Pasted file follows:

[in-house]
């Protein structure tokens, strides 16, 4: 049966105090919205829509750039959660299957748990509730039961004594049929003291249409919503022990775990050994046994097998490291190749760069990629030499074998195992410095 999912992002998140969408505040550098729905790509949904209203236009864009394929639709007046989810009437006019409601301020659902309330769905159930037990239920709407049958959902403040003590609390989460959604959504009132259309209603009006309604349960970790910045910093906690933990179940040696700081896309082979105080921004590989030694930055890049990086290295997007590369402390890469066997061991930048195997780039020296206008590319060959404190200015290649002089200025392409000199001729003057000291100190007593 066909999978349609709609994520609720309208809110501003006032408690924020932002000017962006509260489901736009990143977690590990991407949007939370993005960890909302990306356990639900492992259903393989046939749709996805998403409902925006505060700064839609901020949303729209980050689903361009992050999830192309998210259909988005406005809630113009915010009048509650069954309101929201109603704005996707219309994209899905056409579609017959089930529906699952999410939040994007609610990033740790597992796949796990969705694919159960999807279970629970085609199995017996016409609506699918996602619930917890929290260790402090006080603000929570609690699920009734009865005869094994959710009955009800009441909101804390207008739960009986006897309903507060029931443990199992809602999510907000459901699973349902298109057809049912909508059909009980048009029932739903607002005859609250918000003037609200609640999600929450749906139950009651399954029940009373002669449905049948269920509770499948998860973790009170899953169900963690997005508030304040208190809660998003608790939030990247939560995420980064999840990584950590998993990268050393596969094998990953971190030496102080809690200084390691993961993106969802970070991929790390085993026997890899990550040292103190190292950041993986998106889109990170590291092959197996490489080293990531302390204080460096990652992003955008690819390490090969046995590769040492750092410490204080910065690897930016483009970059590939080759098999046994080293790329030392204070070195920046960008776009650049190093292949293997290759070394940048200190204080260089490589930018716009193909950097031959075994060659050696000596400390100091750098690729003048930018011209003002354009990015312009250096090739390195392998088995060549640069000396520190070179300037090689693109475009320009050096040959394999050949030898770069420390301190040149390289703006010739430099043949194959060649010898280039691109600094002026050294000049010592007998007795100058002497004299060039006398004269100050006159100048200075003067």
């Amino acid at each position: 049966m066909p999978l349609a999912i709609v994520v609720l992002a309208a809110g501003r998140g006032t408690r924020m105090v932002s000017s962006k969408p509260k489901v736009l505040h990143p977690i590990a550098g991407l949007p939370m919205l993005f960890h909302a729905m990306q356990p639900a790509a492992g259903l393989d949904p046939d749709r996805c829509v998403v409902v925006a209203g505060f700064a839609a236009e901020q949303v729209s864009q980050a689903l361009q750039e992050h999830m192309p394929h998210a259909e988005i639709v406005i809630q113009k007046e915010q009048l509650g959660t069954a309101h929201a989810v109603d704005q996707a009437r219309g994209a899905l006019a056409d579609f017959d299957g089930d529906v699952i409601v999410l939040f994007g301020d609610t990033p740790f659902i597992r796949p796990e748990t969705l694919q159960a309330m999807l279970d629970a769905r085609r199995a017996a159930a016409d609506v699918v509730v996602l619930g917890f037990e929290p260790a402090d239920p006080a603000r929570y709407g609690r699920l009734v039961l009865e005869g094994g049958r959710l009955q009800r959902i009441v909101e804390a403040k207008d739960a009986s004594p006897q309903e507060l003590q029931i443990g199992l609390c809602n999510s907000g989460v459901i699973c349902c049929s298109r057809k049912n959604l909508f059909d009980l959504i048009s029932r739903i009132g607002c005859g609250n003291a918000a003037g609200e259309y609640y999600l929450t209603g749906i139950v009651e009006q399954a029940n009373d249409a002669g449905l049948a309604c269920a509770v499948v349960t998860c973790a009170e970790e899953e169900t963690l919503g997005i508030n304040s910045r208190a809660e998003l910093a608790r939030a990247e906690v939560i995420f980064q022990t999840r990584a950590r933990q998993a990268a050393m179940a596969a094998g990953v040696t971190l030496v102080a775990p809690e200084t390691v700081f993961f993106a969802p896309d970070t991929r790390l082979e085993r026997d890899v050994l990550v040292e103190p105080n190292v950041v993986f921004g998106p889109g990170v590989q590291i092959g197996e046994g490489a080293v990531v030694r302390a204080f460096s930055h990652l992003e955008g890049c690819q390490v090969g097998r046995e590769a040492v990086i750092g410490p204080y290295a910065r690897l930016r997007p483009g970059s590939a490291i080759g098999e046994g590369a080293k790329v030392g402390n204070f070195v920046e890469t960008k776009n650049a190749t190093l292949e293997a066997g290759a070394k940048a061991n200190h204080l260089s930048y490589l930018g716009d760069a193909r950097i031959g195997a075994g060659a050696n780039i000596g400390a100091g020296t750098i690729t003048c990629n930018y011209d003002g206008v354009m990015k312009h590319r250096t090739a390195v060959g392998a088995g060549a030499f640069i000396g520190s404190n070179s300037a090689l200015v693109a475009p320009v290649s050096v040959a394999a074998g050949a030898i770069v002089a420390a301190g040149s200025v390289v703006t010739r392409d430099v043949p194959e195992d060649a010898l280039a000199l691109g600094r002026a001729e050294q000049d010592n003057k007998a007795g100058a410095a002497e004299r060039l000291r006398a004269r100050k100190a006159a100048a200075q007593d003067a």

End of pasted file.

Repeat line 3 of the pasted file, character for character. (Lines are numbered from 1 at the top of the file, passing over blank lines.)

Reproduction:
């Amino acid at each position: 049966m066909p999978l349609a999912i709609v994520v609720l992002a309208a809110g501003r998140g006032t408690r924020m105090v932002s000017s962006k969408p509260k489901v736009l505040h990143p977690i590990a550098g991407l949007p939370m919205l993005f960890h909302a729905m990306q356990p639900a790509a492992g259903l393989d949904p046939d749709r996805c829509v998403v409902v925006a209203g505060f700064a839609a236009e901020q949303v729209s864009q980050a689903l361009q750039e992050h999830m192309p394929h998210a259909e988005i639709v406005i809630q113009k007046e915010q009048l509650g959660t069954a309101h929201a989810v109603d704005q996707a009437r219309g994209a899905l006019a056409d579609f017959d299957g089930d529906v699952i409601v999410l939040f994007g301020d609610t990033p740790f659902i597992r796949p796990e748990t969705l694919q159960a309330m999807l279970d629970a769905r085609r199995a017996a159930a016409d609506v699918v509730v996602l619930g917890f037990e929290p260790a402090d239920p006080a603000r929570y709407g609690r699920l009734v039961l009865e005869g094994g049958r959710l009955q009800r959902i009441v909101e804390a403040k207008d739960a009986s004594p006897q309903e507060l003590q029931i443990g199992l609390c809602n999510s907000g989460v459901i699973c349902c049929s298109r057809k049912n959604l909508f059909d009980l959504i048009s029932r739903i009132g607002c005859g609250n003291a918000a003037g609200e259309y609640y999600l929450t209603g749906i139950v009651e009006q399954a029940n009373d249409a002669g449905l049948a309604c269920a509770v499948v349960t998860c973790a009170e970790e899953e169900t963690l919503g997005i508030n304040s910045r208190a809660e998003l910093a608790r939030a990247e906690v939560i995420f980064q022990t999840r990584a950590r933990q998993a990268a050393m179940a596969a094998g990953v040696t971190l030496v102080a775990p809690e200084t390691v700081f993961f993106a969802p896309d970070t991929r790390l082979e085993r026997d890899v050994l990550v040292e103190p105080n190292v950041v993986f921004g998106p889109g990170v590989q590291i092959g197996e046994g490489a080293v990531v030694r302390a204080f460096s930055h990652l992003e955008g890049c690819q390490v090969g097998r046995e590769a040492v990086i750092g410490p204080y290295a910065r690897l930016r997007p483009g970059s590939a490291i080759g098999e046994g590369a080293k790329v030392g402390n204070f070195v920046e890469t960008k776009n650049a190749t190093l292949e293997a066997g290759a070394k940048a061991n200190h204080l260089s930048y490589l930018g716009d760069a193909r950097i031959g195997a075994g060659a050696n780039i000596g400390a100091g020296t750098i690729t003048c990629n930018y011209d003002g206008v354009m990015k312009h590319r250096t090739a390195v060959g392998a088995g060549a030499f640069i000396g520190s404190n070179s300037a090689l200015v693109a475009p320009v290649s050096v040959a394999a074998g050949a030898i770069v002089a420390a301190g040149s200025v390289v703006t010739r392409d430099v043949p194959e195992d060649a010898l280039a000199l691109g600094r002026a001729e050294q000049d010592n003057k007998a007795g100058a410095a002497e004299r060039l000291r006398a004269r100050k100190a006159a100048a200075q007593d003067a």